Nuclear studies show benefits of progenitor cell therapy

April 11, 2008

German researchers have demonstrated the value of PET and SPECT imaging for monitoring the ability of circulating progenitor cells injected in the coronary arteries to preserve the integrity of myocardial tissue following recanalization.

German researchers have demonstrated the value of PET and SPECT imaging for monitoring the ability of circulating progenitor cells injected in the coronary arteries to preserve the integrity of myocardial tissue following recanalization.

Twenty-six patients with occlusive coronary artery disease took part in the randomized placebo-controlled double-blinded study. FDG-PET and technetium-99m tetrofosmine-SPECT were performed about eight days after coronary interventions to image relative changes in myocardial perfusion and glucose metabolism. Segments were classified as normal, perfusion-metabolism mismatch, or scar.

After another two days, patients were randomly selected to receive either repeated intracoronary infusions of progenitor cells (69±14x106 CPC) in the recanalized vessel or the same procedure with placebo serum. Cells had previously been harvested from the patients' venous blood and cultured ex vivo in an endothelial-specific medium.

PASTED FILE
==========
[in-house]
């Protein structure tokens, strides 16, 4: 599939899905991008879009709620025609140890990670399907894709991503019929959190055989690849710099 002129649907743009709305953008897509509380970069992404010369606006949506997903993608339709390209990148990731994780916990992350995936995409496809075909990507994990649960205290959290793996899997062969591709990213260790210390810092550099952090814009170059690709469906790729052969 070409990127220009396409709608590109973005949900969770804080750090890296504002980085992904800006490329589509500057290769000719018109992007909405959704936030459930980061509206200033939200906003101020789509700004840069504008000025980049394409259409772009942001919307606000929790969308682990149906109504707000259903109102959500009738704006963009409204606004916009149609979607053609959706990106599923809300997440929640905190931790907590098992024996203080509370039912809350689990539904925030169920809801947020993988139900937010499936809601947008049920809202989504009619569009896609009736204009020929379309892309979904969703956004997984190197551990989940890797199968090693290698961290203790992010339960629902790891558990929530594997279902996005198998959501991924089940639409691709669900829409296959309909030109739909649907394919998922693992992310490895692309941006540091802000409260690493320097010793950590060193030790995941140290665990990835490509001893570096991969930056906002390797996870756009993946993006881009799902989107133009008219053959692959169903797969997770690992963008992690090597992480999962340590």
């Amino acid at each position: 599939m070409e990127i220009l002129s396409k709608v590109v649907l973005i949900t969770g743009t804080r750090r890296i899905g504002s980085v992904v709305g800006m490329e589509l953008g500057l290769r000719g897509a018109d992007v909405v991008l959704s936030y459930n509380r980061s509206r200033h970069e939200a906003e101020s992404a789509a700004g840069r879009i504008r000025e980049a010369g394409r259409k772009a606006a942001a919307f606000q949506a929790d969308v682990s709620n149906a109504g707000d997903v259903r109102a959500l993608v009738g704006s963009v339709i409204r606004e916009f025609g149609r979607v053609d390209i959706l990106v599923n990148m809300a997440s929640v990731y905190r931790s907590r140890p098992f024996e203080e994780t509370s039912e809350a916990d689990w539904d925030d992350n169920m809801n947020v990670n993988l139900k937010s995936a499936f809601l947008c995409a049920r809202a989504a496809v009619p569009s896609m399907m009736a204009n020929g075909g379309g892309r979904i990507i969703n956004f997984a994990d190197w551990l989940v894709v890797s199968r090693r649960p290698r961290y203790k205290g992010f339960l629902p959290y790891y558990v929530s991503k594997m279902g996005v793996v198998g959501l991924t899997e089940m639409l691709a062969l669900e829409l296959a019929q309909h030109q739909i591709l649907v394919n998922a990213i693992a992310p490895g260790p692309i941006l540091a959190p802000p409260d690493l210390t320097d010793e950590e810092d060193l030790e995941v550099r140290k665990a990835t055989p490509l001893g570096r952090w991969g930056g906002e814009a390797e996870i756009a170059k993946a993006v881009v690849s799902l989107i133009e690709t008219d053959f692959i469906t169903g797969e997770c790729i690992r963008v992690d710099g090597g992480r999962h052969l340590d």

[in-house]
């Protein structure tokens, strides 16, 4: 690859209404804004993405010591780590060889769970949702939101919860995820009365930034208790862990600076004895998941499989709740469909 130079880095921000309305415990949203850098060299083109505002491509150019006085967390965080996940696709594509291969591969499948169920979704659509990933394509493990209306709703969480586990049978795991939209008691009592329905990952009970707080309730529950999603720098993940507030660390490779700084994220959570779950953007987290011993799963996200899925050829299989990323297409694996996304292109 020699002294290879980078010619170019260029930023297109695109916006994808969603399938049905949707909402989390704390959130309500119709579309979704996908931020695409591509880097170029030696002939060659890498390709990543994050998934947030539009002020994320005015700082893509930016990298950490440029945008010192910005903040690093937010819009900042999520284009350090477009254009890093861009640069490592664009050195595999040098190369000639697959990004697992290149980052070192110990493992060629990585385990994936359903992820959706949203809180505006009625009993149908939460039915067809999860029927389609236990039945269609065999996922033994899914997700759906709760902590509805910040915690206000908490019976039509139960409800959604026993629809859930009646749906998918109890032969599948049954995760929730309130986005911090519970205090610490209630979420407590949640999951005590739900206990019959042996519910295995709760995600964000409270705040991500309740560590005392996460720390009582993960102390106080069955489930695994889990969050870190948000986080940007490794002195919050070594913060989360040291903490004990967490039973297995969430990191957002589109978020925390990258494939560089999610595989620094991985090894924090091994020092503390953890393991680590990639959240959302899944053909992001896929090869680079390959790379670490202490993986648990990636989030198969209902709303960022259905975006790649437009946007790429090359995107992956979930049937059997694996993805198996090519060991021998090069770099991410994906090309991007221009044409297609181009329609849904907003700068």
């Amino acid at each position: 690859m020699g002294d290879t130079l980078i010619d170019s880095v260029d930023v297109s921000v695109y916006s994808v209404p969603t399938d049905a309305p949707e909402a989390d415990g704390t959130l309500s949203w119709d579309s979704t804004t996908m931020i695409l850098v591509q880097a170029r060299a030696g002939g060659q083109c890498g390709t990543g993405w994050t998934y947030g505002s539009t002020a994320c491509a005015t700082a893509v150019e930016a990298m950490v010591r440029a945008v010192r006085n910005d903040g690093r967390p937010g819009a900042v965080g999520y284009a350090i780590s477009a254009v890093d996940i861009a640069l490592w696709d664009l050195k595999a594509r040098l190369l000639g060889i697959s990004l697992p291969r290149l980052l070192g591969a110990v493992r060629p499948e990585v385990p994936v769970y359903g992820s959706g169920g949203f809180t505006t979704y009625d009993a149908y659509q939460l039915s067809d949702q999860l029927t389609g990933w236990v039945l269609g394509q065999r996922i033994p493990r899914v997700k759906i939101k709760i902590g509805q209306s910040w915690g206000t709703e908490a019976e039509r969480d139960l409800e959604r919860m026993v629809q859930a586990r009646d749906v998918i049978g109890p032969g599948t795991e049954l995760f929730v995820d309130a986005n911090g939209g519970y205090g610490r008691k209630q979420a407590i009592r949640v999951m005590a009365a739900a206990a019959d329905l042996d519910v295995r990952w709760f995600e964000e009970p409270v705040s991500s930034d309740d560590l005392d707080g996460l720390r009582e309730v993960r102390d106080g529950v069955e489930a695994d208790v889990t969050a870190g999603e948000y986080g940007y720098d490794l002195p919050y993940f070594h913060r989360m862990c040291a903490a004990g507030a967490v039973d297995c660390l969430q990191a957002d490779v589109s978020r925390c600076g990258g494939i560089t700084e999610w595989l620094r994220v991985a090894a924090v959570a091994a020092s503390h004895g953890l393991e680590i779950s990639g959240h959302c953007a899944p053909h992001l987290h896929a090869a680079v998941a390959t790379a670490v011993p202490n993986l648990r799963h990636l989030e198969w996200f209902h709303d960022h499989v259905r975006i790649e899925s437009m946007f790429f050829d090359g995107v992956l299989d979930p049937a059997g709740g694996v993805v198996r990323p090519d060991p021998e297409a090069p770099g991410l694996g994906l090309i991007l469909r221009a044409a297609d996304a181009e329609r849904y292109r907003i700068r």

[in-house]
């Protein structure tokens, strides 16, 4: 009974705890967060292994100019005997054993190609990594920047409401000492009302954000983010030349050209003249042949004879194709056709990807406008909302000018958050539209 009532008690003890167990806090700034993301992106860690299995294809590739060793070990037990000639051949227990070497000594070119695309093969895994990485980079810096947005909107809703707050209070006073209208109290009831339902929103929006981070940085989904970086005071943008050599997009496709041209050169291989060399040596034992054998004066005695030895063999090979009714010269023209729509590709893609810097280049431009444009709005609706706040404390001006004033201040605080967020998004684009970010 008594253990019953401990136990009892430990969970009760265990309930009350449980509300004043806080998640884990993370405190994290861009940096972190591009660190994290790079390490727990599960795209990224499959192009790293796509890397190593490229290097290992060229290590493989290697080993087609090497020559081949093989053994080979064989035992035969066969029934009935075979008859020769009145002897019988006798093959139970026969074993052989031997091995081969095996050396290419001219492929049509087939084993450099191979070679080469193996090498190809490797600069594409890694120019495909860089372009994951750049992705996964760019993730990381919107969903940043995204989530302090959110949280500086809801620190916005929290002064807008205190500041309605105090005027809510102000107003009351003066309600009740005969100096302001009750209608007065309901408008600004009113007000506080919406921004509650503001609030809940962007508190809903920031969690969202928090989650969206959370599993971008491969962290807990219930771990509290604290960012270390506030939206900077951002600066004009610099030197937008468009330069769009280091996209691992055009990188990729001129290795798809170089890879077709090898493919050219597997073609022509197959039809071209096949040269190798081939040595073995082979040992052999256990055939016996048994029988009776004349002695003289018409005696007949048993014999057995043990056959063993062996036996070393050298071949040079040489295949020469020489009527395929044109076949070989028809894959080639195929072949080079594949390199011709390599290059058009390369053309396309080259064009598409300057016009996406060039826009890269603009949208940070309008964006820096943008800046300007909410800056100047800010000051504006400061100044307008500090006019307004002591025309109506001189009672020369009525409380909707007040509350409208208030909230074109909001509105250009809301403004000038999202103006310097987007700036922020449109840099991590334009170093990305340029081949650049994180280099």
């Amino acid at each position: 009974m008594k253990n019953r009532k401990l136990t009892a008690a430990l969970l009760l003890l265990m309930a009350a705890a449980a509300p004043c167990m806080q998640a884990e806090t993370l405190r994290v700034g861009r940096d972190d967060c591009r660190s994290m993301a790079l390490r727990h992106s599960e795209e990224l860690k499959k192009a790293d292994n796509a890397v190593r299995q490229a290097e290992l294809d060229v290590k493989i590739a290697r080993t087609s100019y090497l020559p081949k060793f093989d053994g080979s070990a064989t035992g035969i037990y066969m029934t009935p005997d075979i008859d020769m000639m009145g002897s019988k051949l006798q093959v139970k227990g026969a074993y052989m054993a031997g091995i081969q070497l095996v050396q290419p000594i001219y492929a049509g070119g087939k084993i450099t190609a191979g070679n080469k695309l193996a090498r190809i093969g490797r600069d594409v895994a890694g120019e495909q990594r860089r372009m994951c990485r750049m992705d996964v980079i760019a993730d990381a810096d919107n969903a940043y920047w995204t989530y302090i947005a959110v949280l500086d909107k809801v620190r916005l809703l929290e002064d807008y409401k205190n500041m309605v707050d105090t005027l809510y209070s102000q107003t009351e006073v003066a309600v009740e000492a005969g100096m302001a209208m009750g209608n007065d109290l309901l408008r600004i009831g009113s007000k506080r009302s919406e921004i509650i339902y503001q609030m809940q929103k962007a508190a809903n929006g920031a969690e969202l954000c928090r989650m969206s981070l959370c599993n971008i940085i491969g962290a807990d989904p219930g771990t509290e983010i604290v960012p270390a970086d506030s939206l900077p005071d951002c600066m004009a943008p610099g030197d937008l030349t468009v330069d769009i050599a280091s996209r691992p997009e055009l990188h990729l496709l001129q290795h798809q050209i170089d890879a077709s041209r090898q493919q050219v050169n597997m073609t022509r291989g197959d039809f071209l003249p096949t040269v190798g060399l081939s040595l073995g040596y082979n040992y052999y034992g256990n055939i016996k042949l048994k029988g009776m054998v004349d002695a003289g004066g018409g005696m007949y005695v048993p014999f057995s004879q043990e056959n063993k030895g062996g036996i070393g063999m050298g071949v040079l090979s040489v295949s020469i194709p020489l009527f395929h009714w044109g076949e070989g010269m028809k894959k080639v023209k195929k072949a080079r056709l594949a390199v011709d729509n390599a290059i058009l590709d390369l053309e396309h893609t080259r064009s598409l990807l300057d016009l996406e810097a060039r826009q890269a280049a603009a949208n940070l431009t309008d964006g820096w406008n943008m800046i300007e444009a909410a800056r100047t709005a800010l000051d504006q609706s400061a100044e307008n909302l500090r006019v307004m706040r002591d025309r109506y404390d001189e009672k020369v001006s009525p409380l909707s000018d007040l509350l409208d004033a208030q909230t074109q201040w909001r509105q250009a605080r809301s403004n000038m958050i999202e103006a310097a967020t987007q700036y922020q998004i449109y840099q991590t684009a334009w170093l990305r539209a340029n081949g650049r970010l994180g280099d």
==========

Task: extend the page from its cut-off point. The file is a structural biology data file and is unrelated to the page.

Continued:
FDG-PET and SPECT imaging repeated three months later found a significant decline in the number of segments of myocardial perfusion-metabolism mismatch among patients who received the progenitor cell infusion compared with controls.

In the CPC group, 48.5% of the segments diplaying a perfusion-metabolism mismatch on baseline scans were normal on follow-up studies. About 9% turned into scar, and 42.4% remained a mismatch. Among patients receiving a placebo, 12.5% of the segments normalized, 20.8% evolved into scar, and 66.7% retained a perfusion-metabolism mismatch.

The study was published in the April issue of the Journal of Nuclear Medicine (2008;49:557-563)

PET and SPECT were uniquely capable of measuring the physiological response to the progenitor cell infusion, said first author Dr. Kai Kendziorra, a nuclear medicine specialist at the University of Leipzig.

"The results shown by these imaging modalities provide the evidence needed to expand the use of CPC treatment." he said in a release from the Society of Nuclear Medicine.

Earlier research had shown that when a patient's progenitor cells are activated by growth factors, the result is increased cell division, which is vital to the tissue repair process. In this study, progenitor cells developed from circulating blood were also found to be capable of repairing hibernating myocardium.

Kendziorra noted that PET and SPECT may also play a role before coronary interventions to help select patients who would benefit from CPC administration.

"Early detection of hibernating myocardial tissue via noninvasive imaging modalities such as PET and SPECT will help us to assess a patient's myocardial metabolism and blood flow," he said. "Subsequent early coronary recanalization and CPC administration may lead to treatment-specific normalization and reduce the risk of cardiac events over longer periods."

For more information from the Diagnostic Imaging archives:

Nuclear medicine embraces MI applications

Labeling studies follow human stem cell therapies

MI tracks stem cell delivery and uptake